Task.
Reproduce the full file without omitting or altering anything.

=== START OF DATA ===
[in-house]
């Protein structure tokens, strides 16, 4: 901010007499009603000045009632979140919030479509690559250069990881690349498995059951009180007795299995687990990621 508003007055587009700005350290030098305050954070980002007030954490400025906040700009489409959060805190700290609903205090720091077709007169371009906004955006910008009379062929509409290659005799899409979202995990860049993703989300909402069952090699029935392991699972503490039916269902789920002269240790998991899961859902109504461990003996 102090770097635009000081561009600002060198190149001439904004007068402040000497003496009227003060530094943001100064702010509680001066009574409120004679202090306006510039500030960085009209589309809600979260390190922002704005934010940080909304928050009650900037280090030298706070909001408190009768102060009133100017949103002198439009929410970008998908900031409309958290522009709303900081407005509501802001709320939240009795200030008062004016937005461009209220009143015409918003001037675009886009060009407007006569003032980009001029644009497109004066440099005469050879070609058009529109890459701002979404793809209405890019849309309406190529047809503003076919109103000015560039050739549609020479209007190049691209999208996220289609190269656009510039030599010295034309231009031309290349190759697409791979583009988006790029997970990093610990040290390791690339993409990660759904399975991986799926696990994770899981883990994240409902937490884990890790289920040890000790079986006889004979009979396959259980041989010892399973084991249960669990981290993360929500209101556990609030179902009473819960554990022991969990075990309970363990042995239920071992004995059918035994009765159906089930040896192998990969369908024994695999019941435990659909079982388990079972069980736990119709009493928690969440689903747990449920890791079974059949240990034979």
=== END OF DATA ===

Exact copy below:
[in-house]
């Protein structure tokens, strides 16, 4: 901010007499009603000045009632979140919030479509690559250069990881690349498995059951009180007795299995687990990621 508003007055587009700005350290030098305050954070980002007030954490400025906040700009489409959060805190700290609903205090720091077709007169371009906004955006910008009379062929509409290659005799899409979202995990860049993703989300909402069952090699029935392991699972503490039916269902789920002269240790998991899961859902109504461990003996 102090770097635009000081561009600002060198190149001439904004007068402040000497003496009227003060530094943001100064702010509680001066009574409120004679202090306006510039500030960085009209589309809600979260390190922002704005934010940080909304928050009650900037280090030298706070909001408190009768102060009133100017949103002198439009929410970008998908900031409309958290522009709303900081407005509501802001709320939240009795200030008062004016937005461009209220009143015409918003001037675009886009060009407007006569003032980009001029644009497109004066440099005469050879070609058009529109890459701002979404793809209405890019849309309406190529047809503003076919109103000015560039050739549609020479209007190049691209999208996220289609190269656009510039030599010295034309231009031309290349190759697409791979583009988006790029997970990093610990040290390791690339993409990660759904399975991986799926696990994770899981883990994240409902937490884990890790289920040890000790079986006889004979009979396959259980041989010892399973084991249960669990981290993360929500209101556990609030179902009473819960554990022991969990075990309970363990042995239920071992004995059918035994009765159906089930040896192998990969369908024994695999019941435990659909079982388990079972069980736990119709009493928690969440689903747990449920890791079974059949240990034979």